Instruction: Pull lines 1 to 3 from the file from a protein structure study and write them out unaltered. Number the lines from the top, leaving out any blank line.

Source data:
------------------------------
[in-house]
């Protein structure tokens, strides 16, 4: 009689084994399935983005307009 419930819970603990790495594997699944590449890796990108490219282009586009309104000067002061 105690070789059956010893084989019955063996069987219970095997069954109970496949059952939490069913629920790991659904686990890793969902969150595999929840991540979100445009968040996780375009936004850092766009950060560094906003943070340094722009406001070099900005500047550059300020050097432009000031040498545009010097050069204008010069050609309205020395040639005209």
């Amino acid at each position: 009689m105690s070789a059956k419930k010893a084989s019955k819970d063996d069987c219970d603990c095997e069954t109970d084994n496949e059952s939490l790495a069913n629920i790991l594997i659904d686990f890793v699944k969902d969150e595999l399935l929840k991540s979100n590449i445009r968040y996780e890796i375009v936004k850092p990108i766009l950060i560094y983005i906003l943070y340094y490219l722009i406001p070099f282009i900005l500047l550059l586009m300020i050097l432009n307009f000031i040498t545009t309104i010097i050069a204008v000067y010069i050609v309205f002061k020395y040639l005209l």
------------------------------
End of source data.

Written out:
[in-house]
């Protein structure tokens, strides 16, 4: 009689084994399935983005307009 419930819970603990790495594997699944590449890796990108490219282009586009309104000067002061 105690070789059956010893084989019955063996069987219970095997069954109970496949059952939490069913629920790991659904686990890793969902969150595999929840991540979100445009968040996780375009936004850092766009950060560094906003943070340094722009406001070099900005500047550059300020050097432009000031040498545009010097050069204008010069050609309205020395040639005209």
């Amino acid at each position: 009689m105690s070789a059956k419930k010893a084989s019955k819970d063996d069987c219970d603990c095997e069954t109970d084994n496949e059952s939490l790495a069913n629920i790991l594997i659904d686990f890793v699944k969902d969150e595999l399935l929840k991540s979100n590449i445009r968040y996780e890796i375009v936004k850092p990108i766009l950060i560094y983005i906003l943070y340094y490219l722009i406001p070099f282009i900005l500047l550059l586009m300020i050097l432009n307009f000031i040498t545009t309104i010097i050069a204008v000067y010069i050609v309205f002061k020395y040639l005209l």